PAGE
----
Steve Kimock & Friends 12.17.17

Cervantes Other Side
Denver, CO

Words by Charla Harvey
Photos by Derek Miles (Miles Photography)

Steve Kimock and Friends put on a fantastic show at Cervantes this past Saturday, the second night of their two-night run. They ended up selling out the venue right before the show went on, and for good reason. They set the mood by starting out with “Friend of the Sun,” previously known as “Sagan” – as the song includes pre-recorded excerpts of Carl Sagan dialogue. This song has a funky intergalactic groove, which was definitely appropriate for the vibe of the night.

The band for the evening included Steve Kimock (guitar), drummer John Morgan Kimock (Steve’s son), keyboardist and organ player Jeff Chimenti (Dead & Company/Further), bassist Andy Hess (Gov’t Mule), and the gorgeous singer/pianist/dancer Leslie Mendelson. This lineup differs only slightly to the band on the most recent album Satellite City of which this tour has been supporting - Bobby Vega (bass) being the only personnel change-up from the album. The show featured four of the nine tracks off the album.

The beginning of the show was delicate. After “Friend of the Sun” had gently unfolded unto us, “Point of No Return” continued on a similar path of minimalistic openness, venturing into dynamic and melodic free jazz at points. This song was played without the lyrics, yet we didn’t necessarily miss them. “Mother’s Song” came next with its somber verve and purpose. The build-up into Steve’s solo was nothing short of endorphin releasing. A euphoric last breath ends the song as the joyous roar suddenly drops into silence.

A few songs in and Mendelson takes the reins to amaze the audience with her breathtaking voice on the tender “Babe it Ain’t No Lie,” written by Elizbeth Cotton and popularized by The Dead. Everyone was paying attention now. Kimock was in proper form - he played his guitar like a gift from above to us mere mortals. He also blessed us with the sweet sounds of his lap steel tone throughout the night. He makes it look so easy. John Kimock played the drums beautifully. He even had a few brilliant solos. JMK seemed a little reserved, but he sure knew what he was doing. Chimenti seemed right at home. He played every note perfectly, and with such intention. He was all smiles the whole night. Andy Hess was very fondly recognized. Someone in the audience whispered, “Isn’t he the guy from Gov’t Mule?”. Hess was definitely feeling the music. He danced around the stage and made more than a few funk faces. This group of talented musicians melded together like it was meant to be.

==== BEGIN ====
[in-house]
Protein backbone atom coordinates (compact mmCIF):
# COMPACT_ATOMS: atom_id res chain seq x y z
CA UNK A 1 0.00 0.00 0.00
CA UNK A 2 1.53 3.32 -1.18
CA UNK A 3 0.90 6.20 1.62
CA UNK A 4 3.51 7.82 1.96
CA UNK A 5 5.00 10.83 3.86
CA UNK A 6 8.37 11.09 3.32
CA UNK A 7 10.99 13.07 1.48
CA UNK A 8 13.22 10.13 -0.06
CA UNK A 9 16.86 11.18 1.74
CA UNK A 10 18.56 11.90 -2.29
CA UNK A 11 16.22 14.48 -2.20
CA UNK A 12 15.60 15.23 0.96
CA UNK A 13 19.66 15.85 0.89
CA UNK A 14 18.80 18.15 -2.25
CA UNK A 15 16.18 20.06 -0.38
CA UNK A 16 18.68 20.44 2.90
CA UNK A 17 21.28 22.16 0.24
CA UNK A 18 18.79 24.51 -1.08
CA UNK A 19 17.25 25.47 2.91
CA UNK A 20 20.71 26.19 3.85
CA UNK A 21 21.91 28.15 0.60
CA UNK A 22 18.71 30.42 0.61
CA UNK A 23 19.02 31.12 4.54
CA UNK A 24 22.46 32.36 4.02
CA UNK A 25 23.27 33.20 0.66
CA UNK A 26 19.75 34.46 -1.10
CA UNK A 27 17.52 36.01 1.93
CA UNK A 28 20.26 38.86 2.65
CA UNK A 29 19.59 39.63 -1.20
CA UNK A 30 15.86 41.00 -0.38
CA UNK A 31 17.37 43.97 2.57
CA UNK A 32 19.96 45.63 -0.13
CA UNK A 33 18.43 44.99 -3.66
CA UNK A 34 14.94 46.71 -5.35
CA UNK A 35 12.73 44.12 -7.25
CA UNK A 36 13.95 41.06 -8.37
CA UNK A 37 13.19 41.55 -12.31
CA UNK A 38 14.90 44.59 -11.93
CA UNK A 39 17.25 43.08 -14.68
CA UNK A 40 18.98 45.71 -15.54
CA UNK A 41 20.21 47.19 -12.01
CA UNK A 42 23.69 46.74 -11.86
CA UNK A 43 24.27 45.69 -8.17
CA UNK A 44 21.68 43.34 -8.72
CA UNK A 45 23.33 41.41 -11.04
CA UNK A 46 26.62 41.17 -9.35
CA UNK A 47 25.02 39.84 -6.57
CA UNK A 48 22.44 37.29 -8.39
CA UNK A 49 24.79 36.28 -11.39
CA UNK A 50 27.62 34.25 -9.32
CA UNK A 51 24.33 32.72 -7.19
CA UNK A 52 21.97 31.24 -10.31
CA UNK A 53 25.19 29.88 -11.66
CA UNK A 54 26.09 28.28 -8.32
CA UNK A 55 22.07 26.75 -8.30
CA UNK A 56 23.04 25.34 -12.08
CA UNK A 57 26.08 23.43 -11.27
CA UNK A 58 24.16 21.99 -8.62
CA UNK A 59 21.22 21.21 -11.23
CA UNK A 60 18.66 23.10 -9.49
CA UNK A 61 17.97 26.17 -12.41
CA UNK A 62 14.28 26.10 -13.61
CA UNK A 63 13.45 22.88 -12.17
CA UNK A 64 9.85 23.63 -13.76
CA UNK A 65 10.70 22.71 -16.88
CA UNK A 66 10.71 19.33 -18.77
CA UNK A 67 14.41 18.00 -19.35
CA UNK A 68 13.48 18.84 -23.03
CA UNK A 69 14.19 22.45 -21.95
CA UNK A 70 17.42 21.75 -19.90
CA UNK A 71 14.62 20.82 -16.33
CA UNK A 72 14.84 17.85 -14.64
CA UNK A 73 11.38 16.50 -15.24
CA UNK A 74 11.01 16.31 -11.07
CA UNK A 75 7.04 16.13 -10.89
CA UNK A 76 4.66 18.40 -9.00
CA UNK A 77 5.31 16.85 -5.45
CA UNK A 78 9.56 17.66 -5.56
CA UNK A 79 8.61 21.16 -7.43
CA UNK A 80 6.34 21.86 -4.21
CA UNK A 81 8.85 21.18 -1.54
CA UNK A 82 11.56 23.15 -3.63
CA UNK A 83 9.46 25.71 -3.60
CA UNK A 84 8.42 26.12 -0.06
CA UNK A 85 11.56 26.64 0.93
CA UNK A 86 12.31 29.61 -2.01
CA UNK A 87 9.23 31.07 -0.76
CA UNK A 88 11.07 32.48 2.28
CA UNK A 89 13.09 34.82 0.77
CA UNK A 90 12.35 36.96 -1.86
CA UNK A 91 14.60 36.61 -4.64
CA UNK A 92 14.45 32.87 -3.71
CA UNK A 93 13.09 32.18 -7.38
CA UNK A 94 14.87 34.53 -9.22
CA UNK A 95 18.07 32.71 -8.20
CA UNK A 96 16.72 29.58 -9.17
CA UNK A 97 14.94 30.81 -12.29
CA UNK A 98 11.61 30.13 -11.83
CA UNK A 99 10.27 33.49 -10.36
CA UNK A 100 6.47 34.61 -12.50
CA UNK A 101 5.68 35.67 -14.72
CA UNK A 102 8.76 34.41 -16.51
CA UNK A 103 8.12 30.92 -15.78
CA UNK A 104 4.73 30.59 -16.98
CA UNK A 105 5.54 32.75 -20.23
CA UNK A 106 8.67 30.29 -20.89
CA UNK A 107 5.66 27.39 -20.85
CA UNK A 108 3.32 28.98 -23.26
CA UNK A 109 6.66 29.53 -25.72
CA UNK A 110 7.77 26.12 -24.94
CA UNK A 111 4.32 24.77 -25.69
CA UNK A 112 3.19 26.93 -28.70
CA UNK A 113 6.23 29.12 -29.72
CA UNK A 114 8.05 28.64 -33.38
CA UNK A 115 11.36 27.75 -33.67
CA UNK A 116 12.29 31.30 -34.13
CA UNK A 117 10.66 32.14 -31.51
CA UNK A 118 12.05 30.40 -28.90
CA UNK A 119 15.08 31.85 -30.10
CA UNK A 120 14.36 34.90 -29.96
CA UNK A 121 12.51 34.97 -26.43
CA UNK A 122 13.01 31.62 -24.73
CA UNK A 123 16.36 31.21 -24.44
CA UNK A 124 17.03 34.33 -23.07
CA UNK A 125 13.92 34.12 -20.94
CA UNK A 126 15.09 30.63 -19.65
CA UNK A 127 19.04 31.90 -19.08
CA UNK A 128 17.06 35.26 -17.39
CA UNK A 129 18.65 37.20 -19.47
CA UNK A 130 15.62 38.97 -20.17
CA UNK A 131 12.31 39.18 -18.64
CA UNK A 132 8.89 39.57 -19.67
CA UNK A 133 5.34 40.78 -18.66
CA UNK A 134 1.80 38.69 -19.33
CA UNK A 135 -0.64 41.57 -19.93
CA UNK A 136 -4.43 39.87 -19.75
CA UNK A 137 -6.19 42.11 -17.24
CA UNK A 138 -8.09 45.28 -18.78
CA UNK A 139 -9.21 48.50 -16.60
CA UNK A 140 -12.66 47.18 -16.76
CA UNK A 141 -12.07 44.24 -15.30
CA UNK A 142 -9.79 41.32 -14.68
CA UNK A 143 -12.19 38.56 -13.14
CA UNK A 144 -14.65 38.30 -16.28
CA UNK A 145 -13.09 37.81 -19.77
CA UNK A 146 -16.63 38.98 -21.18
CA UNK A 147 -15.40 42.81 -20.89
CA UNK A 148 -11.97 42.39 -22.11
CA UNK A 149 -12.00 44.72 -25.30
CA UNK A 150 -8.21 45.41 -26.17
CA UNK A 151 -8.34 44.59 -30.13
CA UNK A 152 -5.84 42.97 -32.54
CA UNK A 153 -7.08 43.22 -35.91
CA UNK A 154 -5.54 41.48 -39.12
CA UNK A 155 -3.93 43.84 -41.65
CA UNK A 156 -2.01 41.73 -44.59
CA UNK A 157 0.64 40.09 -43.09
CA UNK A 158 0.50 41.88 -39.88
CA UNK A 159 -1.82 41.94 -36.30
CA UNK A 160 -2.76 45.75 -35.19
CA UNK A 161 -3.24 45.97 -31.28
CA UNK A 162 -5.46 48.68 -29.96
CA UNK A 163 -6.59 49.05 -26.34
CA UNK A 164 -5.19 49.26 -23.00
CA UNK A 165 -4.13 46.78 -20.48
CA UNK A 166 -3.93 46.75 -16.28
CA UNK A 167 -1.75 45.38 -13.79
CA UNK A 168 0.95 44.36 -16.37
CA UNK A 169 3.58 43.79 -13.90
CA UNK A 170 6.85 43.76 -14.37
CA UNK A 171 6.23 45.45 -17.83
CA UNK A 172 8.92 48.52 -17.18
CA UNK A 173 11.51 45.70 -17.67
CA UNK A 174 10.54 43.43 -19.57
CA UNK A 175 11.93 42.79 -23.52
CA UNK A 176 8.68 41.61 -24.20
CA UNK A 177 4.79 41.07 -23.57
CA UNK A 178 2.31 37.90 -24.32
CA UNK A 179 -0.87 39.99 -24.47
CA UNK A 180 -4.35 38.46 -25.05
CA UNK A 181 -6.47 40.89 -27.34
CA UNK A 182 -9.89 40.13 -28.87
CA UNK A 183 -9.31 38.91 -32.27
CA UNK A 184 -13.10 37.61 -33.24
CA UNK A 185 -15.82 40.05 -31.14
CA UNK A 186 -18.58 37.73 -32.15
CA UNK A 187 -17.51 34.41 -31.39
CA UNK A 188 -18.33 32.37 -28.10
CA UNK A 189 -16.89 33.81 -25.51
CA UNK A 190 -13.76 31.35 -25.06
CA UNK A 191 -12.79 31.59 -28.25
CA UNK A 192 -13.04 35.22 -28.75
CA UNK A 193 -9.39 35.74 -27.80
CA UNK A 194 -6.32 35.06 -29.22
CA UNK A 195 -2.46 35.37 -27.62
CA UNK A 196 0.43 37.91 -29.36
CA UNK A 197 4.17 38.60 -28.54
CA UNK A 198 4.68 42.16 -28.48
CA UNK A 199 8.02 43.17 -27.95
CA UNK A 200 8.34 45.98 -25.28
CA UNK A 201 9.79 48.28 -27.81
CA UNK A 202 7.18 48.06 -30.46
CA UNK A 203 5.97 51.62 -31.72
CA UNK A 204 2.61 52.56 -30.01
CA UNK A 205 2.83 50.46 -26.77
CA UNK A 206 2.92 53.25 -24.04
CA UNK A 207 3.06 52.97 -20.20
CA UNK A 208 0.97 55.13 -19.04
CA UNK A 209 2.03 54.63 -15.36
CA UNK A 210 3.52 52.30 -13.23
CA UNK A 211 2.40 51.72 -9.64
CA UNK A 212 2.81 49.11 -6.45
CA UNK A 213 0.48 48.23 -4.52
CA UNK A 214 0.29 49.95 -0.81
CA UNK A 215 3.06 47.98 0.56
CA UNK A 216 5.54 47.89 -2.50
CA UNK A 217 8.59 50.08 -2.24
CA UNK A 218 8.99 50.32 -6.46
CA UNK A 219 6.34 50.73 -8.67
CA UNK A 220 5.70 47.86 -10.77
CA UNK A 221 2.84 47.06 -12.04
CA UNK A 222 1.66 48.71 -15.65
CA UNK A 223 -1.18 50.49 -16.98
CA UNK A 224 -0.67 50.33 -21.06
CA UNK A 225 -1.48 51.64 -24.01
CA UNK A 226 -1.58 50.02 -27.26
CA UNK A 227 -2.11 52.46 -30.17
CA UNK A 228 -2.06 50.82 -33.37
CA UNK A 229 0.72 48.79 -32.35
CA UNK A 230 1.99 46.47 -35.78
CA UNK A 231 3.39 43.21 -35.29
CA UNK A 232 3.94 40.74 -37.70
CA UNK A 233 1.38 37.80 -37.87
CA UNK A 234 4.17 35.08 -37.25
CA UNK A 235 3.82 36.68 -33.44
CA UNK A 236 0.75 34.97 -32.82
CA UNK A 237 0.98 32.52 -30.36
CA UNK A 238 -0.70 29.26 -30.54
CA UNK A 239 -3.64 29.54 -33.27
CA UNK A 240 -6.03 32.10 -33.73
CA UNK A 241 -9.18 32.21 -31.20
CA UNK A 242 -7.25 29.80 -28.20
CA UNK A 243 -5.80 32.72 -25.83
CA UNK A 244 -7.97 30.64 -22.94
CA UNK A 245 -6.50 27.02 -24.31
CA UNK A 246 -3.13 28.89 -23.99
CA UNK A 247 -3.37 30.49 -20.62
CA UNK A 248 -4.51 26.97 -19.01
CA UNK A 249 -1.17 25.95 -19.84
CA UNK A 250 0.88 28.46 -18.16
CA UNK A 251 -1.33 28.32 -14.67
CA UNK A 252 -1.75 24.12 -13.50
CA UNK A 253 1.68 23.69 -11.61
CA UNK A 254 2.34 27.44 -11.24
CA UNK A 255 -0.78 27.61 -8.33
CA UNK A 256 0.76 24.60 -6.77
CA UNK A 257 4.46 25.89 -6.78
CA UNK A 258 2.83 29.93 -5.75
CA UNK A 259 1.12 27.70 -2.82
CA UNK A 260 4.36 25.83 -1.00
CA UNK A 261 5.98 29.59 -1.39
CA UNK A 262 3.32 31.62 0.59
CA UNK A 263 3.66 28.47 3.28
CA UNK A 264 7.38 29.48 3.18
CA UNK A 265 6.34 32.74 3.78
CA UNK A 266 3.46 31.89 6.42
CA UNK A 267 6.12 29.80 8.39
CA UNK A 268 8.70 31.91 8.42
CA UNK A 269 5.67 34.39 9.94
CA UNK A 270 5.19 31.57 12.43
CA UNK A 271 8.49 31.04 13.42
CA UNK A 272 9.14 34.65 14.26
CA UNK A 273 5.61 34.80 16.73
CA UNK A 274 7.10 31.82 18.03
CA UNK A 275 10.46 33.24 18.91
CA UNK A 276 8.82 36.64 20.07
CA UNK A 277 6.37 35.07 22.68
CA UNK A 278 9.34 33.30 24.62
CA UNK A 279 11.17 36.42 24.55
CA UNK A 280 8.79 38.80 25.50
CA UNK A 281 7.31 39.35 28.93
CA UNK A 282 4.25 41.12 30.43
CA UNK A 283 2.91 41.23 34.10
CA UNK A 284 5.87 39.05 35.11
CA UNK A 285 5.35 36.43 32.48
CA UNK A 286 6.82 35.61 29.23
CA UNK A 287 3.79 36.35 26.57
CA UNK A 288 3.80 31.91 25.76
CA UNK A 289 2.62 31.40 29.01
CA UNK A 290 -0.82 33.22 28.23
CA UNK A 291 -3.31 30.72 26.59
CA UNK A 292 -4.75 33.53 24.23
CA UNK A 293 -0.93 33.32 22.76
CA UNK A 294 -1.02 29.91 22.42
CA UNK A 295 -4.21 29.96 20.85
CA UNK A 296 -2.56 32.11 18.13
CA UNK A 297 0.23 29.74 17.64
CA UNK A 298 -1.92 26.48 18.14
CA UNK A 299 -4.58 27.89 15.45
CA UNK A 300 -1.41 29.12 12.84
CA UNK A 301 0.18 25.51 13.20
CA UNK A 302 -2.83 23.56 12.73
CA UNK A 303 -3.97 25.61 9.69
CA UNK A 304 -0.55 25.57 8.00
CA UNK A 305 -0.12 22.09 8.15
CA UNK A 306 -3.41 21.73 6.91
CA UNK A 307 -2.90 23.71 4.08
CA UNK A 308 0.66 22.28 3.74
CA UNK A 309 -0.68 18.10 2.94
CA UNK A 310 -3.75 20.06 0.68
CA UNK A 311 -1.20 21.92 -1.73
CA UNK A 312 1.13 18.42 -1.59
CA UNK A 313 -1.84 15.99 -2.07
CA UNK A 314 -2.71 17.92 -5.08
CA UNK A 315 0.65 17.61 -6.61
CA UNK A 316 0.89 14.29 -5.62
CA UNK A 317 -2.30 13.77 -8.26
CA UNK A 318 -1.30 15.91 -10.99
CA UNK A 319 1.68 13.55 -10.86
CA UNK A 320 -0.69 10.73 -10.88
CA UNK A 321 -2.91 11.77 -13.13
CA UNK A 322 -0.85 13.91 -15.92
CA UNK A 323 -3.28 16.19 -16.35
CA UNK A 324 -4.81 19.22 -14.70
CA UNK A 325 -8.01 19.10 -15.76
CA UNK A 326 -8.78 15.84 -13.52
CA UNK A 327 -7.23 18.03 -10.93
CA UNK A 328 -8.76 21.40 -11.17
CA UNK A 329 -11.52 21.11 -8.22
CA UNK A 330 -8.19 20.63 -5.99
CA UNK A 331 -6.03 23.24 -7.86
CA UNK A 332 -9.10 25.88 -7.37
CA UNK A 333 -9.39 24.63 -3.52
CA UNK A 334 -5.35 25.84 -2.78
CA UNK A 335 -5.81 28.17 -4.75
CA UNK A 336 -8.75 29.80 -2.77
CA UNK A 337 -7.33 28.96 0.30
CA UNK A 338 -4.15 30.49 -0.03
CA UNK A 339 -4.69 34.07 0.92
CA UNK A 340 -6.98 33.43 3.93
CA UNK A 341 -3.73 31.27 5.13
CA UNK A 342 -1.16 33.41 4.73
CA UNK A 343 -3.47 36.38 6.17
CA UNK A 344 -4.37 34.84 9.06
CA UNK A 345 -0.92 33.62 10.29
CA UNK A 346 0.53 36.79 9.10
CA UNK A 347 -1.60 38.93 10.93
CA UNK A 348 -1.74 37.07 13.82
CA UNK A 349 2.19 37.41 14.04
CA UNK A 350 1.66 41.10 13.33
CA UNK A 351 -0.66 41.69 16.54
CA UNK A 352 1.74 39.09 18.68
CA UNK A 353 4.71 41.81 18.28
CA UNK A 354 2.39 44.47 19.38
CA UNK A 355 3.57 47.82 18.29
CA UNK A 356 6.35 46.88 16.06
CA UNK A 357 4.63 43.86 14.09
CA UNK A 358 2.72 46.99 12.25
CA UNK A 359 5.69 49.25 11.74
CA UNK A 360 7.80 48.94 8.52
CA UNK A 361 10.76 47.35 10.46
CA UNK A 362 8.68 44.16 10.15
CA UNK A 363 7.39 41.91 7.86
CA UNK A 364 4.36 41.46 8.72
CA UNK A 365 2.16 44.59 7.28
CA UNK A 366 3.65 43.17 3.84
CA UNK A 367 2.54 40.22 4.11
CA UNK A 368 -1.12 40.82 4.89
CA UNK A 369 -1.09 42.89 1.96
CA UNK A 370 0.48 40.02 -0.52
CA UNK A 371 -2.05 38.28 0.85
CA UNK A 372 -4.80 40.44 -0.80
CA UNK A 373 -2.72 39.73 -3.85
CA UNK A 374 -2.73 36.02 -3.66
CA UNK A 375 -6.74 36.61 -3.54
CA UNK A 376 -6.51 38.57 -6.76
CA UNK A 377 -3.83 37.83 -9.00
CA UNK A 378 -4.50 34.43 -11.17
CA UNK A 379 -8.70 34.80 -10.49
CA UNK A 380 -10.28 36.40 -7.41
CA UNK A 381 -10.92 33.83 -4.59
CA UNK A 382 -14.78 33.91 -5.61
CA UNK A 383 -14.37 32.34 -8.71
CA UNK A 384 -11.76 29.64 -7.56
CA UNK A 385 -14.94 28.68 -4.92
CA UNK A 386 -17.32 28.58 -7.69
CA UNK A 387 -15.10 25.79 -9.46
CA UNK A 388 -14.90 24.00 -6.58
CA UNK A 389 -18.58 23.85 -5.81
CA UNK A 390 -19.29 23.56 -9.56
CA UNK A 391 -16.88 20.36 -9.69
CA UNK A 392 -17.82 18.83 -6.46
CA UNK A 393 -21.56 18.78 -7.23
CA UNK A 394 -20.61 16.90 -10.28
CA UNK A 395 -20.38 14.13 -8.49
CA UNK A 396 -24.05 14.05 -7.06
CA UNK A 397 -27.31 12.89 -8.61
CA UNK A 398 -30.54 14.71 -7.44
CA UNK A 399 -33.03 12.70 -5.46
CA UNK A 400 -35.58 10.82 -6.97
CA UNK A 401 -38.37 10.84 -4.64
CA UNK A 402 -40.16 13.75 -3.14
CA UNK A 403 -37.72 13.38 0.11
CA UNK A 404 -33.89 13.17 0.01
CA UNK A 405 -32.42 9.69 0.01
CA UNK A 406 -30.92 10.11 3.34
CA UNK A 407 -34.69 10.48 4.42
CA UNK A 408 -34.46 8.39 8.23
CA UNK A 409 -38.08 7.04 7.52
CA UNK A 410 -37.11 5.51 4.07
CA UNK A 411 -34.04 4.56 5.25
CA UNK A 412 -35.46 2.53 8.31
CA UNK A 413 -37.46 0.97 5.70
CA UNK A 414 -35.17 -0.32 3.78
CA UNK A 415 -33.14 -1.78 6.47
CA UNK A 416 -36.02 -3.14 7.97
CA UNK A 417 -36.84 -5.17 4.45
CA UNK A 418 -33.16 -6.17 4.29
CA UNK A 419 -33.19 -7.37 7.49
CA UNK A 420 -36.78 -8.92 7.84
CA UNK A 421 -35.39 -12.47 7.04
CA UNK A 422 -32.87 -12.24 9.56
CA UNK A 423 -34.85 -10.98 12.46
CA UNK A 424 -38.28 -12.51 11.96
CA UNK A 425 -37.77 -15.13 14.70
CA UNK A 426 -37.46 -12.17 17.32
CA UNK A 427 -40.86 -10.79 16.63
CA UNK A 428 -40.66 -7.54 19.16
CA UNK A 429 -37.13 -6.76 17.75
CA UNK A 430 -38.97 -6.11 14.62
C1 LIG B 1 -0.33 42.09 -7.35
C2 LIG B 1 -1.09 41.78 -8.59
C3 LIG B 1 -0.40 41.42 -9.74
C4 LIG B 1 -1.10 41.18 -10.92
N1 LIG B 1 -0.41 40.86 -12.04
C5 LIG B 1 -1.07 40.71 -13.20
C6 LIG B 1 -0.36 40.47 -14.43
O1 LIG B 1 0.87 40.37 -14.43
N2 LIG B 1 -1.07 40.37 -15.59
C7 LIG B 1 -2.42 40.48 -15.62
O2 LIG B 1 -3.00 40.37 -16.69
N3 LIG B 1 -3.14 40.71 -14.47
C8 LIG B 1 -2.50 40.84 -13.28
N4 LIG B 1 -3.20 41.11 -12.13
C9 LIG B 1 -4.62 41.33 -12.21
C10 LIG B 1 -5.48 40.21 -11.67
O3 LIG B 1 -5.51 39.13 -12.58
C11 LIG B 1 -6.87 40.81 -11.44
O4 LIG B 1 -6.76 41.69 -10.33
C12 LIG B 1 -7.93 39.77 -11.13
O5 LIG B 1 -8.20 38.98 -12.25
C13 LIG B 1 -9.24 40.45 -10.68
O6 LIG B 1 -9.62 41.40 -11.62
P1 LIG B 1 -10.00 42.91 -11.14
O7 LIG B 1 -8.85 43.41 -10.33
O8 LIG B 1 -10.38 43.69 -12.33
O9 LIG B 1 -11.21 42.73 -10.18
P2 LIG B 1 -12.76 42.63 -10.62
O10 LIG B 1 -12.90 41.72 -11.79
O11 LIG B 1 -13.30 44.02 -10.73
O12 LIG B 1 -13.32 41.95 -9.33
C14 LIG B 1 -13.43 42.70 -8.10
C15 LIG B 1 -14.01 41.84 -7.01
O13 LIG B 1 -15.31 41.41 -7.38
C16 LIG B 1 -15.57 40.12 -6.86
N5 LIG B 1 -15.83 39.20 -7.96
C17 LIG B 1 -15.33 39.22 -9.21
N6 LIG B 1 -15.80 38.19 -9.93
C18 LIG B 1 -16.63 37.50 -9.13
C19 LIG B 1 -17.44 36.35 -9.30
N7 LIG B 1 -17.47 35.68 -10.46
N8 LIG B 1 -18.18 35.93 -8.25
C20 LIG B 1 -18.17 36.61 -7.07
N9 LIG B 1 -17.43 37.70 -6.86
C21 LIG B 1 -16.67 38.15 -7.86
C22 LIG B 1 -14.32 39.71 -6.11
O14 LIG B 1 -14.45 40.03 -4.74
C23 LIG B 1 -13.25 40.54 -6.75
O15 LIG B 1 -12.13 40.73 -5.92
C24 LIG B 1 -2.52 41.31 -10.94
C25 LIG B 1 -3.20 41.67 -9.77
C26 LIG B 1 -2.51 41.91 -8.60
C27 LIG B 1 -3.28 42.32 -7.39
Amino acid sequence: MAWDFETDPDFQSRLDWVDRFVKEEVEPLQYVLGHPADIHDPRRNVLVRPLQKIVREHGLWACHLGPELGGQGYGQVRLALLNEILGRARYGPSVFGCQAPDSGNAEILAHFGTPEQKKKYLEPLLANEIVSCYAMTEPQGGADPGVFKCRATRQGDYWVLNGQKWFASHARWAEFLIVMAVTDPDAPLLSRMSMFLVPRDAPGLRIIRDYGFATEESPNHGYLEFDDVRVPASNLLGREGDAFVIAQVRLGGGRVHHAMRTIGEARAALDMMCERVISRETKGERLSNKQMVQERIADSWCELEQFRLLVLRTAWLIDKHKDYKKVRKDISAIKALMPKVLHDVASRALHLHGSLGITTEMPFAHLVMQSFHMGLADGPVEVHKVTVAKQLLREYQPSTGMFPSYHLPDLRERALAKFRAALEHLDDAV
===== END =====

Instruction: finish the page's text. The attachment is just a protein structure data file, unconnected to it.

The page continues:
The audience felt like one big, happy family. Everyone was dancing and smiling—even with people who were initially strangers. There was some chattering throughout the venue, but it was quickly followed by a unified “Shhhh,” which seemed to work pretty well as a polite STFU. The respect and admiration for Kimock and his cohorts filled the air, and it was contagious. After the second set, the audience demanded an encore. We waited under ten minutes before Kimock and friends came back out and delivered a soul stirring “Many Rivers to Cross,” truly a gospel experience.

Derek's Photo Gallery

Set One: Friend of the Sun, Point of No Return, Mothers Song, Help Slip, Babe It Ain't No Lie, Don't Let it Bring You Down, Tongue N Groove

Set Two: Satellite City, Crazy Fingers, Five B4 Funk, Don't Let Go, You're The One, Pusherman , Let it Bleed, Waiting For A Miracle, Many Rivers to Cross


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